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Armchair Investigators at Front of British Inquiry into Spy Poisoning (nytimes.com)
24 points by danso 5 days ago | hide | past | web | favorite | 22 comments





From what the article says it doesn't seem like they are armchair investigators, they've been working on such things since 2014 in a very serious manner.

It looks like good old investigative journalism, and not conducted by the usual heavyweights.


Just the reminder - most (if not all) Bellingcat investigations about MH-17 proved to be true.

So 'armchair' investigators apparently beat thousands of 'professional' Russian FSB/DoD investigators.


I find Bellingcat about as credible as Crowdstrike... a lot of solid, interesting evidence, and then a tail end of questionable conclusions that seem out of character.

The conclusions they draw about the Russian spies are so fundamentally basic that to question them would be a shocking assault on truth.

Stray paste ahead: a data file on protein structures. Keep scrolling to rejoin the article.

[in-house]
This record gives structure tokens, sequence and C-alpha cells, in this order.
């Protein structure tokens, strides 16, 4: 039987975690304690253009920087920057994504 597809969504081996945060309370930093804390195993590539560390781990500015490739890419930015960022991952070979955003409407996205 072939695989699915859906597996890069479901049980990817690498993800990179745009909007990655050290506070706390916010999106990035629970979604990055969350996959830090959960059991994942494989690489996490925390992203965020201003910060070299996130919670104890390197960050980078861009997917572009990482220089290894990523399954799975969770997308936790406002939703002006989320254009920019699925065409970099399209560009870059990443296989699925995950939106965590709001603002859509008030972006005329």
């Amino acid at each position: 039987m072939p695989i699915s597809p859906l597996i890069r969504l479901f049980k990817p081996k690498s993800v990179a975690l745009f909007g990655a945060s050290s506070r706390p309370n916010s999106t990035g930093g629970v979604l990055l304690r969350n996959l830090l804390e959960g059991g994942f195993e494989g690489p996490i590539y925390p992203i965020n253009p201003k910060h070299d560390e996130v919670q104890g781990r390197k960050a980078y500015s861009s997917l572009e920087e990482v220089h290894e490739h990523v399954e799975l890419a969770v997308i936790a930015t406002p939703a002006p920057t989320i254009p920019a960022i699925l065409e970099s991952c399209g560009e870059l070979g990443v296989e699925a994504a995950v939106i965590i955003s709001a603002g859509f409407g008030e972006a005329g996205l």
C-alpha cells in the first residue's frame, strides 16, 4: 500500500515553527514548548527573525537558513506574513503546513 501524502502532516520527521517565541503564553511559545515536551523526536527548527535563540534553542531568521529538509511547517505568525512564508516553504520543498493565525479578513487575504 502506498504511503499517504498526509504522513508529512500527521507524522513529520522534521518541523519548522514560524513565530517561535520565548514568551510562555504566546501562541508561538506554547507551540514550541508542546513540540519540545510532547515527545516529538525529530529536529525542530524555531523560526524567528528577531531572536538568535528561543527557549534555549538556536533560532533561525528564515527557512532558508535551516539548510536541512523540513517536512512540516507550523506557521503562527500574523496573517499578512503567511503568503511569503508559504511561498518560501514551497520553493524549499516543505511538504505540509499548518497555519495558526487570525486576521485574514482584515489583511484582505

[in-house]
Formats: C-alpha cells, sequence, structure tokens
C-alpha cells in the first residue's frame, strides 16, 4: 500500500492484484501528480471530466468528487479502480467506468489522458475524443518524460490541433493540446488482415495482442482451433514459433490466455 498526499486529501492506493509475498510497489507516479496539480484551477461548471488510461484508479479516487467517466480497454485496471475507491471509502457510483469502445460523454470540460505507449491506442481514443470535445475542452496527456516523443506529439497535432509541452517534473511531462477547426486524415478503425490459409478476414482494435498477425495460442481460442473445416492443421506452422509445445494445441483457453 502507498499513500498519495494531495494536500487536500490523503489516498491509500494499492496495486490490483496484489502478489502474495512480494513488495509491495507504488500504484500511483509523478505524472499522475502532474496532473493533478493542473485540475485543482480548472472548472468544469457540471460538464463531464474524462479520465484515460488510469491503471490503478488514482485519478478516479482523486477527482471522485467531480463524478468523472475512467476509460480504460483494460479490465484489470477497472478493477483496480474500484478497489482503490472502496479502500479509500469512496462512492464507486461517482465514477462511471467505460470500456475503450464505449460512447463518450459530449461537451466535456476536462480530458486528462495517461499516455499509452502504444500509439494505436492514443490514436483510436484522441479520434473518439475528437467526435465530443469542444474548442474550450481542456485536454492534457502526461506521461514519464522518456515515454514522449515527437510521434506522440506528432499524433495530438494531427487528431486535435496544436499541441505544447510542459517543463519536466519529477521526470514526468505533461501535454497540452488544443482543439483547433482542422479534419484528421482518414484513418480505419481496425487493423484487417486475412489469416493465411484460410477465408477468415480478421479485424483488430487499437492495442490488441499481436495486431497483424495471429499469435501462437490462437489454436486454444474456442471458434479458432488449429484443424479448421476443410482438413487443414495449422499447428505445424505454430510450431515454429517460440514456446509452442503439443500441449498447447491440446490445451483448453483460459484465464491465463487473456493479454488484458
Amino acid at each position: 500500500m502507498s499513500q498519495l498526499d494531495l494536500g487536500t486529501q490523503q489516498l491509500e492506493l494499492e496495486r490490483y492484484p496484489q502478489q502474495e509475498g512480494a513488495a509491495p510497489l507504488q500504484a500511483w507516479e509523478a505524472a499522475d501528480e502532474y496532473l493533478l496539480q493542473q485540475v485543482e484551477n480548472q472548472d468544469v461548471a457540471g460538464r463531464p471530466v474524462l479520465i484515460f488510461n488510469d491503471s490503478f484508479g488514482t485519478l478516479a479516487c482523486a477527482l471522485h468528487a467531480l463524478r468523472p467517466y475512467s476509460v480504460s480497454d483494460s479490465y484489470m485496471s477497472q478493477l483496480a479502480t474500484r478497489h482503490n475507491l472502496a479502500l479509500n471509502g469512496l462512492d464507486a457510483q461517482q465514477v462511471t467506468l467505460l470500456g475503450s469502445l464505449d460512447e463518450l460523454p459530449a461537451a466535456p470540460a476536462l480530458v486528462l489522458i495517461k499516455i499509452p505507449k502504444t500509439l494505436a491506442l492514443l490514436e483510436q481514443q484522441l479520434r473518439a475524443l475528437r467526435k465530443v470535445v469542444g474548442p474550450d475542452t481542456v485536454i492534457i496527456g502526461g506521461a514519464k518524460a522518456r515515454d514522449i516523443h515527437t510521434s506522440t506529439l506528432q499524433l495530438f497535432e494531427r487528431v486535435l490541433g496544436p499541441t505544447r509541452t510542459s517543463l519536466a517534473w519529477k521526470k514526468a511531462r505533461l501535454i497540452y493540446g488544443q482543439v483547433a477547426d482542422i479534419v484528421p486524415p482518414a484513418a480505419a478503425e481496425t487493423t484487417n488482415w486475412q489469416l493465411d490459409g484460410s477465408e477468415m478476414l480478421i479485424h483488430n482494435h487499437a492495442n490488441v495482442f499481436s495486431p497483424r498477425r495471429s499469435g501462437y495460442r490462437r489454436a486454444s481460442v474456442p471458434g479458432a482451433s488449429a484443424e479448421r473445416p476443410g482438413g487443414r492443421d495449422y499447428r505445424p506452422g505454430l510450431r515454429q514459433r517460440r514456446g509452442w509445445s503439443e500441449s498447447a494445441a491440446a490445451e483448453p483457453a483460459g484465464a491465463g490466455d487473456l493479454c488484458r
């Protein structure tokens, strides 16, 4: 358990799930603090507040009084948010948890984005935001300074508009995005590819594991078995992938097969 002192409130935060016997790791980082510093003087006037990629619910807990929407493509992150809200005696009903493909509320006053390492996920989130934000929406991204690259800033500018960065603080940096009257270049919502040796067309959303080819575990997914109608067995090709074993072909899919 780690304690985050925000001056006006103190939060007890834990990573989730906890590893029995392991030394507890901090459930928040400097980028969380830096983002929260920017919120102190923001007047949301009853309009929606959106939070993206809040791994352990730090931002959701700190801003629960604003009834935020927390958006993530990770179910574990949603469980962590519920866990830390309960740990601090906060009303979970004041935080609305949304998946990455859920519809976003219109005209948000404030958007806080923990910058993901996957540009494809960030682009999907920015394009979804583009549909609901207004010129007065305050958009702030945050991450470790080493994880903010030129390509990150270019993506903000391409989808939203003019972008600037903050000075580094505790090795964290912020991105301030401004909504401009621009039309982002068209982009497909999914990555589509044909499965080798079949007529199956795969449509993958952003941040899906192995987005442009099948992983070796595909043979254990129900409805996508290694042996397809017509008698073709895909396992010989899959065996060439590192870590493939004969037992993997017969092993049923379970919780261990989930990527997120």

These spies used GRU HQ address on their undercover passports. They registered over 300 sequential vehicles all to spies. They used their real names! This wasn't a "Bellingcat isn't credible" situation but a "GRU failed at basic spycraft" situation.


The "questionable conclusions" on the first suspect have been confirmed by UK and US officials.

Well the Russian government seems to take them seriously enough that if I were them I'd buy a big life insurance policy and start being worried about polonium in my food if you catch my drift.

This smells like Reddit and the Boston bombings all over again.